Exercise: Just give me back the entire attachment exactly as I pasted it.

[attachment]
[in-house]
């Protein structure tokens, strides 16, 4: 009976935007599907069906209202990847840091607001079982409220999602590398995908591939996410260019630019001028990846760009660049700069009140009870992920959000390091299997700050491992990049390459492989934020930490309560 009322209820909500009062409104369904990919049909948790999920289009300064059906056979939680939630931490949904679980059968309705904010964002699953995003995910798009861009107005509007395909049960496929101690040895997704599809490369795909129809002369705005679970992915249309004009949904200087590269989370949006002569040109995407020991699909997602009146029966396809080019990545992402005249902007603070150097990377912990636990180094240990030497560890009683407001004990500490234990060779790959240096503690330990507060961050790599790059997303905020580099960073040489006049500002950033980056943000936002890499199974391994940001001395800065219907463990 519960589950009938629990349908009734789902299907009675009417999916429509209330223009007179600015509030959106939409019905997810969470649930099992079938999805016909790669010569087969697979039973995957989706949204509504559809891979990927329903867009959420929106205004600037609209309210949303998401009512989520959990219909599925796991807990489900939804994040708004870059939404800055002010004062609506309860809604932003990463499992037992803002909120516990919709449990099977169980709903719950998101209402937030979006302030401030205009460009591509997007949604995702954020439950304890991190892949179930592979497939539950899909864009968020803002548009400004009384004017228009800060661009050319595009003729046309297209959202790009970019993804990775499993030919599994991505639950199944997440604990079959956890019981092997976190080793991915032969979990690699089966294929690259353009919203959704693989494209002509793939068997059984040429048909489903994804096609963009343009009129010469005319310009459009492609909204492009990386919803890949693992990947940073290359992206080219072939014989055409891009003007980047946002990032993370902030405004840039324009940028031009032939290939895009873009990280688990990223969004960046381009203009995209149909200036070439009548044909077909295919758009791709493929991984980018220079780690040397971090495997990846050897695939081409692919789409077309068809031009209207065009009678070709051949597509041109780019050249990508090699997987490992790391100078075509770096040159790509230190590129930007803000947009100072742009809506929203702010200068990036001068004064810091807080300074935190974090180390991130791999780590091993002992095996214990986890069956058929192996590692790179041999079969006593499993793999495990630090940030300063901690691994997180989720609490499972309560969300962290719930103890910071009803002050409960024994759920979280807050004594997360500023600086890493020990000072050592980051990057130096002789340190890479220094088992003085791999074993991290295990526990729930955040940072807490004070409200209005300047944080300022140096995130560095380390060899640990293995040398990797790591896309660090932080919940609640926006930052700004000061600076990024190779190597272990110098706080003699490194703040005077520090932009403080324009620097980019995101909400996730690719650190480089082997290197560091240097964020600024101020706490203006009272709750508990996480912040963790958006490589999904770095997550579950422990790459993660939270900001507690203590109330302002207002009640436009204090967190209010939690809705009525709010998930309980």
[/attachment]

[in-house]
């Protein structure tokens, strides 16, 4: 009976935007599907069906209202990847840091607001079982409220999602590398995908591939996410260019630019001028990846760009660049700069009140009870992920959000390091299997700050491992990049390459492989934020930490309560 009322209820909500009062409104369904990919049909948790999920289009300064059906056979939680939630931490949904679980059968309705904010964002699953995003995910798009861009107005509007395909049960496929101690040895997704599809490369795909129809002369705005679970992915249309004009949904200087590269989370949006002569040109995407020991699909997602009146029966396809080019990545992402005249902007603070150097990377912990636990180094240990030497560890009683407001004990500490234990060779790959240096503690330990507060961050790599790059997303905020580099960073040489006049500002950033980056943000936002890499199974391994940001001395800065219907463990 519960589950009938629990349908009734789902299907009675009417999916429509209330223009007179600015509030959106939409019905997810969470649930099992079938999805016909790669010569087969697979039973995957989706949204509504559809891979990927329903867009959420929106205004600037609209309210949303998401009512989520959990219909599925796991807990489900939804994040708004870059939404800055002010004062609506309860809604932003990463499992037992803002909120516990919709449990099977169980709903719950998101209402937030979006302030401030205009460009591509997007949604995702954020439950304890991190892949179930592979497939539950899909864009968020803002548009400004009384004017228009800060661009050319595009003729046309297209959202790009970019993804990775499993030919599994991505639950199944997440604990079959956890019981092997976190080793991915032969979990690699089966294929690259353009919203959704693989494209002509793939068997059984040429048909489903994804096609963009343009009129010469005319310009459009492609909204492009990386919803890949693992990947940073290359992206080219072939014989055409891009003007980047946002990032993370902030405004840039324009940028031009032939290939895009873009990280688990990223969004960046381009203009995209149909200036070439009548044909077909295919758009791709493929991984980018220079780690040397971090495997990846050897695939081409692919789409077309068809031009209207065009009678070709051949597509041109780019050249990508090699997987490992790391100078075509770096040159790509230190590129930007803000947009100072742009809506929203702010200068990036001068004064810091807080300074935190974090180390991130791999780590091993002992095996214990986890069956058929192996590692790179041999079969006593499993793999495990630090940030300063901690691994997180989720609490499972309560969300962290719930103890910071009803002050409960024994759920979280807050004594997360500023600086890493020990000072050592980051990057130096002789340190890479220094088992003085791999074993991290295990526990729930955040940072807490004070409200209005300047944080300022140096995130560095380390060899640990293995040398990797790591896309660090932080919940609640926006930052700004000061600076990024190779190597272990110098706080003699490194703040005077520090932009403080324009620097980019995101909400996730690719650190480089082997290197560091240097964020600024101020706490203006009272709750508990996480912040963790958006490589999904770095997550579950422990790459993660939270900001507690203590109330302002207002009640436009204090967190209010939690809705009525709010998930309980």